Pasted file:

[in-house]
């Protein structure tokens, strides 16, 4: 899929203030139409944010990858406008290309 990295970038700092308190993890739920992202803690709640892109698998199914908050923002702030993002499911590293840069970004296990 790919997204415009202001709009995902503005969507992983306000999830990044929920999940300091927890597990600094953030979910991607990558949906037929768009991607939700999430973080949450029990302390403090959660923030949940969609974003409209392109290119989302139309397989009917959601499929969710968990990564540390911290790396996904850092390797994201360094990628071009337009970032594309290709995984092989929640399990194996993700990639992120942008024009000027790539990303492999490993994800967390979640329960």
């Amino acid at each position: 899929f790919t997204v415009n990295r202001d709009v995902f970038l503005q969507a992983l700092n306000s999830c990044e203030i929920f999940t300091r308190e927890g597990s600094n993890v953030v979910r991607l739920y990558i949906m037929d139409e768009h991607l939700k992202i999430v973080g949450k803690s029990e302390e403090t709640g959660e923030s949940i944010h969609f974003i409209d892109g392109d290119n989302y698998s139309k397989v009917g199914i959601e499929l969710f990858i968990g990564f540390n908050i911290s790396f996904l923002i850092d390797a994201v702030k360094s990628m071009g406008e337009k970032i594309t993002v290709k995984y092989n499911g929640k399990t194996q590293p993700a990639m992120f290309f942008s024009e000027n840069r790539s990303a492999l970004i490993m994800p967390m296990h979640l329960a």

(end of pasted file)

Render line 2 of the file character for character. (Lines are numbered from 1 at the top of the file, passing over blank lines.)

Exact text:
């Protein structure tokens, strides 16, 4: 899929203030139409944010990858406008290309 990295970038700092308190993890739920992202803690709640892109698998199914908050923002702030993002499911590293840069970004296990 790919997204415009202001709009995902503005969507992983306000999830990044929920999940300091927890597990600094953030979910991607990558949906037929768009991607939700999430973080949450029990302390403090959660923030949940969609974003409209392109290119989302139309397989009917959601499929969710968990990564540390911290790396996904850092390797994201360094990628071009337009970032594309290709995984092989929640399990194996993700990639992120942008024009000027790539990303492999490993994800967390979640329960």